Charles Beale recorded details of Mary Beale's portrait business in diaries and this diary covers the years 1680-1681. It includes commissions and payments received by Mary Beale (referred to as My D(ear) Heart), lists of works she had completed, details of visits made by Mary and Charles Beale and their son Charles, prices of household payments including clothing and the ingredients for cherry brandy and details of debts. The diary was bound within 'Merlini Anglici Ephemeris: Or, Astrological Judgments for the year 1681' by William Lilly, student in Astrology, printed by J. Macock for the Company of Stationers, 1681.
Charles Beale, diary
Scope and Content
Administrative / Biographical History
Charles Beale (bap. 1631-1705) was born into a puritan family at Walton Manor, Buckinghamshire. He married Mary Beale, nee Craddock, (bap. 1633-1699) in March 1652 and they took up residence at Covent Garden, London. The couple had two sons Bartholomew Beale (bap. 1656-1709) and Charles Beale (bap. 1660-1726). Around 1660 Charles succeeded his father as deputy clerk of the patents office and they moved to Hind Court, Fleet Street. Mary Beale had gained some reputation as an artist by this point, receiving in 1658 a mention in Sir William Sanderson's 'Graphice... or, The most Excellent Art of Painting'.
The threat of plague and the insecurity of Charles Beale's job led the family to depart London in 1664 for Allbrook, Otterbourne, Hampshire. Whilst there Mary Beale wrote the 'Essay on friendship' in which she called for the equality between men and women in both friendship and marriage. When the family returned to London in 1670 Mary Beale established herself as a professional artist; setting up a studio in their rented house in Pall Mall. Charles Beale must have encouraged his wife to pursue a career as an artist. Mary Beale quickly established a diverse clientele which included the aristocracy and gentry; fellows of the Royal Society and puritan clergy. Once they were old enough Beale's sons helped their mother with the painting of draperies and Mary Beale later trained and employed female assistants in her studio. Charles Beale supported his wife by organising commissions and payments and also by preparing artists' colours. Mary Beale ably supported her family through her work earning £118 5s in 1671 which had risen to £429 by 1677.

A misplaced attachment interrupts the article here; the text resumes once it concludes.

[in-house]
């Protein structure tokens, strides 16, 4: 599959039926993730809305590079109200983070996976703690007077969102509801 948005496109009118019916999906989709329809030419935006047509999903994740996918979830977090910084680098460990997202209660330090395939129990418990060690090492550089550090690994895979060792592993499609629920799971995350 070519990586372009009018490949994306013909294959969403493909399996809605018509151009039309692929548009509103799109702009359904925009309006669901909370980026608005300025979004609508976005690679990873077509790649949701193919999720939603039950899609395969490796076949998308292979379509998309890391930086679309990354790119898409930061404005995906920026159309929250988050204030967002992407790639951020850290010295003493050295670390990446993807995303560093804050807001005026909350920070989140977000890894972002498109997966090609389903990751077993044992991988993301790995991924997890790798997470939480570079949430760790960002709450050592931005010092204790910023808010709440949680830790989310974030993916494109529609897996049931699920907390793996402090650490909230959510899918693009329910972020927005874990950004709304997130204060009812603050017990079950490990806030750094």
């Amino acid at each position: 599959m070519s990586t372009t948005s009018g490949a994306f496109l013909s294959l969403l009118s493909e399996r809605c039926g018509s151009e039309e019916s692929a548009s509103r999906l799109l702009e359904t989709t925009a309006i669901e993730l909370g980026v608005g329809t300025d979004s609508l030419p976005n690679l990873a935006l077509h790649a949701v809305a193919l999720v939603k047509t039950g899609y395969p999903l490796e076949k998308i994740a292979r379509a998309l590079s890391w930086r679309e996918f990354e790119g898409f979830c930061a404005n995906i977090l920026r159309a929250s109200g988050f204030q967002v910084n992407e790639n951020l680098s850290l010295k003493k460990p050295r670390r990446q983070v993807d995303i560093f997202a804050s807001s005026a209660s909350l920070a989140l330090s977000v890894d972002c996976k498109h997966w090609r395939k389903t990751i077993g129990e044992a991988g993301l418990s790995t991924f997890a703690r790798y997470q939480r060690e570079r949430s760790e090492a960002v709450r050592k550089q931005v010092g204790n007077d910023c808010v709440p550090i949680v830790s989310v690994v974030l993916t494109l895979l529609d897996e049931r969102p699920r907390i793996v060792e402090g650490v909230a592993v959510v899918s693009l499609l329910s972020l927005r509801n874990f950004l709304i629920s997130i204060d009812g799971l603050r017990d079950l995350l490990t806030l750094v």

The court painter Sir Peter Lely was a great friend of Mary Beale and provided her with support and assistance, allowing her to study his own painting techniques and sell copies of his portraits. By 1681 Mary Beale's commissions were starting to decline, however she continued to paint and strove to improve by experimenting with informal poses and painting on alternative canvas'. Mary Beale died in London in autumn 1699 and was buried at St James's Piccadilly. Charles Beale survived his wife by six years, dying in 1705.
This biographical description is largely based on Christopher Reeve, 'Beale, Mary (bap. 1633-d. 1699)', Oxford Dictionary of National Biography, Oxford University Press, 2004; online edn, Oct 2008 [http://www.oxforddnb.com/view/article/1803, accessed 6 Feb 2017]
Available to view by appointment in the Heinz Archive and Library Public Study Room, to make an appointment contact Archive Reception . Although records are generally available for public consultation, some information in them, such as personal data or information supplied to the Gallery in confidence, may be restricted.
Alternative Form Available
A copy of the diary is available and for conservation reasons this is made accessible to researchers wishing to view Beale's diary.
Conditions Governing Use
Personal photography is permitted for research purposes only. Photocopying is not permitted.